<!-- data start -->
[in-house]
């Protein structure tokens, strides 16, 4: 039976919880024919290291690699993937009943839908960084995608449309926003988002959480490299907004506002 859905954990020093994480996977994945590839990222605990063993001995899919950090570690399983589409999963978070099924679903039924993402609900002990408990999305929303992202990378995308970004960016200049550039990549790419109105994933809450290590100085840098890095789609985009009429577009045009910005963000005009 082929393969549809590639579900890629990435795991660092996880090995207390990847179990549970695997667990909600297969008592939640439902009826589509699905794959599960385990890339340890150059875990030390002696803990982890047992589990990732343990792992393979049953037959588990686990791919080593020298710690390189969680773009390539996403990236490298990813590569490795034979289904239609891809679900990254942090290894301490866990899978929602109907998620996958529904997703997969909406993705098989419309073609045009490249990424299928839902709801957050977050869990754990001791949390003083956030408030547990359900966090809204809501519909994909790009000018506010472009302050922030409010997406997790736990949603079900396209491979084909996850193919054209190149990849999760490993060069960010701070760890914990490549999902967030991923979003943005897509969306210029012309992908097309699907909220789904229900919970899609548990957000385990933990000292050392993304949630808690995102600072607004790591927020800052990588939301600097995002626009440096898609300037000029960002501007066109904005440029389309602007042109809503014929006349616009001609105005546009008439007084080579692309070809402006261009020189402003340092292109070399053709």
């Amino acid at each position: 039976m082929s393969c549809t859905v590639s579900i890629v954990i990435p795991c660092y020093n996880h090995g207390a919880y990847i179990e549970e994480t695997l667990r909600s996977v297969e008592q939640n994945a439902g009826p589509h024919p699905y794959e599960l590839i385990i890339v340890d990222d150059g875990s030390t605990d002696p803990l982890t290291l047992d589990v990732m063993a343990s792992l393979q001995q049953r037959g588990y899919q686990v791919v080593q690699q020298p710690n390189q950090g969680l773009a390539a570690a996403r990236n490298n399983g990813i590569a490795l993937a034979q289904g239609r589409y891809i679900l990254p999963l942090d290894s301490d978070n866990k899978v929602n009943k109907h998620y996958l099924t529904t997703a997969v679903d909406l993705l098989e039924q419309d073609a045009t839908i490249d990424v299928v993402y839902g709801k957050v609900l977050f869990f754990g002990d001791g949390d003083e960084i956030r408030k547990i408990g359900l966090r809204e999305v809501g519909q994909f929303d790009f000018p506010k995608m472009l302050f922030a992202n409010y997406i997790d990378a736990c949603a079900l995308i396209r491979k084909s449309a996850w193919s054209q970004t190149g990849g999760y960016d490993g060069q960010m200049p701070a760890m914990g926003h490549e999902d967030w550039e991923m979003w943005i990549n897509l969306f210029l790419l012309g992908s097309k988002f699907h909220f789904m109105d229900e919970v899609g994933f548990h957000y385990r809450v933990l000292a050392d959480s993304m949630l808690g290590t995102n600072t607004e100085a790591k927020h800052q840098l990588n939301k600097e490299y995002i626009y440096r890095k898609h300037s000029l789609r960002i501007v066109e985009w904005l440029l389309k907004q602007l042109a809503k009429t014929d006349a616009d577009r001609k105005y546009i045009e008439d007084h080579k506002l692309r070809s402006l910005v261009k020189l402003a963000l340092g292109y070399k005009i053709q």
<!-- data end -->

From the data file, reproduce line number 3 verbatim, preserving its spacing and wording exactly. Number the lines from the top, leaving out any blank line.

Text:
């Amino acid at each position: 039976m082929s393969c549809t859905v590639s579900i890629v954990i990435p795991c660092y020093n996880h090995g207390a919880y990847i179990e549970e994480t695997l667990r909600s996977v297969e008592q939640n994945a439902g009826p589509h024919p699905y794959e599960l590839i385990i890339v340890d990222d150059g875990s030390t605990d002696p803990l982890t290291l047992d589990v990732m063993a343990s792992l393979q001995q049953r037959g588990y899919q686990v791919v080593q690699q020298p710690n390189q950090g969680l773009a390539a570690a996403r990236n490298n399983g990813i590569a490795l993937a034979q289904g239609r589409y891809i679900l990254p999963l942090d290894s301490d978070n866990k899978v929602n009943k109907h998620y996958l099924t529904t997703a997969v679903d909406l993705l098989e039924q419309d073609a045009t839908i490249d990424v299928v993402y839902g709801k957050v609900l977050f869990f754990g002990d001791g949390d003083e960084i956030r408030k547990i408990g359900l966090r809204e999305v809501g519909q994909f929303d790009f000018p506010k995608m472009l302050f922030a992202n409010y997406i997790d990378a736990c949603a079900l995308i396209r491979k084909s449309a996850w193919s054209q970004t190149g990849g999760y960016d490993g060069q960010m200049p701070a760890m914990g926003h490549e999902d967030w550039e991923m979003w943005i990549n897509l969306f210029l790419l012309g992908s097309k988002f699907h909220f789904m109105d229900e919970v899609g994933f548990h957000y385990r809450v933990l000292a050392d959480s993304m949630l808690g290590t995102n600072t607004e100085a790591k927020h800052q840098l990588n939301k600097e490299y995002i626009y440096r890095k898609h300037s000029l789609r960002i501007v066109e985009w904005l440029l389309k907004q602007l042109a809503k009429t014929d006349a616009d577009r001609k105005y546009i045009e008439d007084h080579k506002l692309r070809s402006l910005v261009k020189l402003a963000l340092g292109y070399k005009i053709q």